The image that reporter Randy Billings painted Nov. 6 of Mayor Ethan Strimling, culpable for a City Hall cold war, feels unfairly biased against a leader with less than a year under his belt.

Like some, I had reservations about new leadership in the mayor’s office. While I don’t speak on behalf of my organization, I’ve spent a year working closely with a mayor connecting with his community, invested in ground-level issues impacting Portlanders and engaged in the discussions facing the often-siloed bubbles of Portland neighborhoods; and he has done so years ahead of his next campaign.

For my own city councilor, Belinda Ray, to suggest Mr. Strimling leads by news conference was at best, a cheap shot for disliking the direction he’s taken on behalf of the Portland voter; at worst, indicative of the hurdles he’s faced in leading policy, and a council more inclined to follow an unelected city manager rather than the elected representative of the Portland voter.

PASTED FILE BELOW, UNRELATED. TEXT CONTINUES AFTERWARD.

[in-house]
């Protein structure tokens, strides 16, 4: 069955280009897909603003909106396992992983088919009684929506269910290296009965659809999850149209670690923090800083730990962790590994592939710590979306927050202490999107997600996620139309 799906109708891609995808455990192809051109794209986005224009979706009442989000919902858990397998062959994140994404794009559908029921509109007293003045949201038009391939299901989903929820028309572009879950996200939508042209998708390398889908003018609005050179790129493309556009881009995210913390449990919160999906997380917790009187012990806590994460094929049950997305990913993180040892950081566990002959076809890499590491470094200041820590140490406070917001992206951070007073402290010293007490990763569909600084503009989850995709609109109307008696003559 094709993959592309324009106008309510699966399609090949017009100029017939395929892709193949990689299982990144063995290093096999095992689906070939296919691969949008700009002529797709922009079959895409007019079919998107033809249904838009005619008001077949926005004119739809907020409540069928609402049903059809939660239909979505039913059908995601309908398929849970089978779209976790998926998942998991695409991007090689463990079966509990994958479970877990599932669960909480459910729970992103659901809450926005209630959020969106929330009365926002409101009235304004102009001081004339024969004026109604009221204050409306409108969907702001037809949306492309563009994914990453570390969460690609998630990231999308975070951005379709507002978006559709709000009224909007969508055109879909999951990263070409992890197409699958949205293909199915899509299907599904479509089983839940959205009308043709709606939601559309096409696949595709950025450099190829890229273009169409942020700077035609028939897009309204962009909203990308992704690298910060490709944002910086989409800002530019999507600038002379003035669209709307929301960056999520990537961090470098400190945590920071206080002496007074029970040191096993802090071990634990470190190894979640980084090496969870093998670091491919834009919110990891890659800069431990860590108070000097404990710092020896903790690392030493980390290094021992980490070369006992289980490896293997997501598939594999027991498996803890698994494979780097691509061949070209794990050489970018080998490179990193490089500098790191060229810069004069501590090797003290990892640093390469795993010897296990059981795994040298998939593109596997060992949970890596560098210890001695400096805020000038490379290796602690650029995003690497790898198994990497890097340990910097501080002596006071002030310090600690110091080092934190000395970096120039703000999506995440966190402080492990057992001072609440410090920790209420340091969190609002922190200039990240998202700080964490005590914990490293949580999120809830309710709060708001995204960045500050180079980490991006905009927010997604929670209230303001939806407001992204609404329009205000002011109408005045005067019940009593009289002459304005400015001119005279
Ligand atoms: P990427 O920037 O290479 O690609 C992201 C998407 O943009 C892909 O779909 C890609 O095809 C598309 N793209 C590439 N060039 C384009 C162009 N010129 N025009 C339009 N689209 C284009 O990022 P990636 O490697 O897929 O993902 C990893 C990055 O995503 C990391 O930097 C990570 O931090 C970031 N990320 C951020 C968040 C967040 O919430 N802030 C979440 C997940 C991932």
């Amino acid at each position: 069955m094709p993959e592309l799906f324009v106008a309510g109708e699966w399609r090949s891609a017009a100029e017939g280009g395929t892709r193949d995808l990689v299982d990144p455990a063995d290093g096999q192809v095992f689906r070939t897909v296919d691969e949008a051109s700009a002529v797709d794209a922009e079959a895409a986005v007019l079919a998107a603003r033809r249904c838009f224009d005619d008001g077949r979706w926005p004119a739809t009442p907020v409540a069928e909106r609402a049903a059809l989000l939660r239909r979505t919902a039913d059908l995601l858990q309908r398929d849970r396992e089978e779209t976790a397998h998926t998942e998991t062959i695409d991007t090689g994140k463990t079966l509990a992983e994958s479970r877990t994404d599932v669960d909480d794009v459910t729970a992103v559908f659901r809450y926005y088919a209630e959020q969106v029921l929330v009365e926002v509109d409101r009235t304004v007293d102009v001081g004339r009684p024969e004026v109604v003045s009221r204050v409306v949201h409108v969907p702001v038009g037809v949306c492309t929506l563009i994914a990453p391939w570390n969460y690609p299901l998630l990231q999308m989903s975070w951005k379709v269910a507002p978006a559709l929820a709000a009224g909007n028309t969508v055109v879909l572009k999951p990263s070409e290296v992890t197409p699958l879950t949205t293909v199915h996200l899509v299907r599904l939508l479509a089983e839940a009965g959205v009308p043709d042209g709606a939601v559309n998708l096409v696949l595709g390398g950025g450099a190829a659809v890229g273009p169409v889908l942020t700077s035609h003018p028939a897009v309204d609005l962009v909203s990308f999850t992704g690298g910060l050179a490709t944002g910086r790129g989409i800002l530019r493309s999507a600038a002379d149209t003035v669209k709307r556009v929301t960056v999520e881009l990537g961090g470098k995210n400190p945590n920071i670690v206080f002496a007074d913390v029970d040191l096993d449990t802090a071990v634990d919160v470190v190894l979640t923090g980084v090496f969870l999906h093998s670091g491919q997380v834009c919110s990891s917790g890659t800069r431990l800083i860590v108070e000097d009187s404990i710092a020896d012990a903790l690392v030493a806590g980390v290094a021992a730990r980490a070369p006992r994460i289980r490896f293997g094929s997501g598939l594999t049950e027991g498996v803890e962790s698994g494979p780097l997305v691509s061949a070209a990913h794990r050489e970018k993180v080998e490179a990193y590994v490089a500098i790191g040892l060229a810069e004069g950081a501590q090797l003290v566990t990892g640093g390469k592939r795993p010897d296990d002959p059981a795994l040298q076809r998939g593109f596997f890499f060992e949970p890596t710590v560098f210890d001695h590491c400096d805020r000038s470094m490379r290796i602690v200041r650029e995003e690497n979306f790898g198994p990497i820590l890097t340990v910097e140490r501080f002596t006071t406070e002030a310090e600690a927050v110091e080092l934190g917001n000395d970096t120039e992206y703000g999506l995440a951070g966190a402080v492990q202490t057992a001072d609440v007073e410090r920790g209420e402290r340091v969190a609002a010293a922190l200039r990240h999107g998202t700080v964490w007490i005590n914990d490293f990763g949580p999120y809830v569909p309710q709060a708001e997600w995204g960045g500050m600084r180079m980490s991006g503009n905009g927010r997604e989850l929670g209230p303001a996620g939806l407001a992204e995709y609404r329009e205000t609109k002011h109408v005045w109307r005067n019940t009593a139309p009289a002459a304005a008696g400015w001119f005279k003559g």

As a community leader, I’ve experienced the results of a dysfunctional City Hall as well as the hubris of a city manager’s office, which speaks as much on policy as on the operations of the city, a task not originally intended for his role.

There is a galvanized clique among our City Council, not unlike the kids at lunch denying the newcomer a seat at the table. The cause of this is not an ineffective new mayor, but an overworked council, out of touch with both their city and the charter changes we, the people have implemented.

The mayor has already achieved progress for the people of Portland, even in the face of an obstreperous City Council. He has impressed both supporters and former skeptics alike. It’s our City Council that many of us now look toward with eyes raised in anticipation of re-election time.

Jay Norris